The Da’at Z’kainim (a compilation of 13th and 14th century writings) explains that the night before Jacob’s confrontation with Esau, Jacob was left by himself. It further elaborates that Jacob’s children behaved inconsiderately in leaving their father by himself; they should have remained with him (even though Jacob had instructed them to go). From this we learn that it is incumbent on us to ensure that we remember to accompany others.
An extension of that mitzvah is the minhag (custom) that when someone leaves your home, you are obligated to accompany them approximately 2 to 3 metres outside your door. You should also show them the way, and warn them of any pitfalls in the road or in the area.
When working in retail many years ago, we had a franchisee who would always walk me all the way back to my car after I visited him, no matter how far away it was. I would tell him that he didn’t have to do that, though it was much appreciated and it gave us a chance to chat more. He would explain that it was
his culture and family’s custom to walk their guests safely to their car or other mode of transport or if your guests had walked to you, to make sure that you walked them to a point where it would be safe for them to continue on their journey alone.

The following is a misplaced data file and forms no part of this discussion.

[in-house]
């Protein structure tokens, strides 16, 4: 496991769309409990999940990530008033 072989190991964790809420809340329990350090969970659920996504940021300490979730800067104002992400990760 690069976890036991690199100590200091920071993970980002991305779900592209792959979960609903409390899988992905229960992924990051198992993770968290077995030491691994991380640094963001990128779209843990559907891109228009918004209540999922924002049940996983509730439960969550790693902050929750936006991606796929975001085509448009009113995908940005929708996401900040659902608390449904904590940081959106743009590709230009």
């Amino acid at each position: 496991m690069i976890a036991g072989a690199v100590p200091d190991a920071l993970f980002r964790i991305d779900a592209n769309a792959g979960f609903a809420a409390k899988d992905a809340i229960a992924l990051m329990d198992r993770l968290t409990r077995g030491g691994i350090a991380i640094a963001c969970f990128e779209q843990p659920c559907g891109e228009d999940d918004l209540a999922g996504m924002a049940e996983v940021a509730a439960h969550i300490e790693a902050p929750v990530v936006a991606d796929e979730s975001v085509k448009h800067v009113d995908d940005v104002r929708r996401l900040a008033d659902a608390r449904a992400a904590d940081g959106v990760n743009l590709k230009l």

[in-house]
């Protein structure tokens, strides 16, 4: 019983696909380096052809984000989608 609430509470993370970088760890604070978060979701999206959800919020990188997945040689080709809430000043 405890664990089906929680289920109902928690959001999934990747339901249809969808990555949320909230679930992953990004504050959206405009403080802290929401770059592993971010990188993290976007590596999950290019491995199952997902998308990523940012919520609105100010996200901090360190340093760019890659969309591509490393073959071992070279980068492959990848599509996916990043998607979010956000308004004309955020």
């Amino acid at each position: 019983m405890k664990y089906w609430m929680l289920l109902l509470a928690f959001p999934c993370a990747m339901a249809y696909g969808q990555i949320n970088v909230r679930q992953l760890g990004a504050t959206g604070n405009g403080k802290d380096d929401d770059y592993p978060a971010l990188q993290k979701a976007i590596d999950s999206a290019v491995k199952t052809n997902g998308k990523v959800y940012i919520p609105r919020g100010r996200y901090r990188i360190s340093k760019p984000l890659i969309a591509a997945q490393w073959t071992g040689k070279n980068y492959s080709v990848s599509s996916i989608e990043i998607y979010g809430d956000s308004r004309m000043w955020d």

Many of us do this subconsciously anyway, although probably not to that great an extent. How often have you walked a guest to their car, and then said something along the lines of; “the best way for you to go would be along fifth street, and take a left after the bridge”, or “they’re doing roadworks near the
onramp to the motorway, rather go along road x or y”?
We can extend this minhag further by incorporating it in our approach and commitment to building relationships. The message is that in addition to making others feel welcome, we should acknowledge that the process needs to go further than that. If we were guests at someone’s house, and they greeted
us at the door, showed us around, gave us a drink and made sure that we all enjoyed a wonderful meal together, only to say goodbye at the end of the evening as they perhaps turned off the light and went to bed, without first walking us out, what kind of hosts would we consider them to be?
Many communities often talk about how much they welcome people and include everyone from all walks of life, and they “meet them where they are”. Without casting dispersion on those claims, we have seen time and again that it is our actions that will be our true measure. Actions will always speak
louder than words. Why? Because actions demonstrate reality, actions demonstrate the real intent.
Along with many other cultures, Jacob, and many of our ancestors recognised the importance of making sure that when you say goodbye to someone, you do so in a responsible way. Not only is it good manners to walk your guests out of the house, but it shows that you value them and their safety.
Similarly, our focus and commitment to including others and looking after their well-being allows us to invoke the teachings of the Da’at Z’kainim, and promote hospitality and care that we would want to experience, to all people and all times.
Rabbi Sam Zwarenstein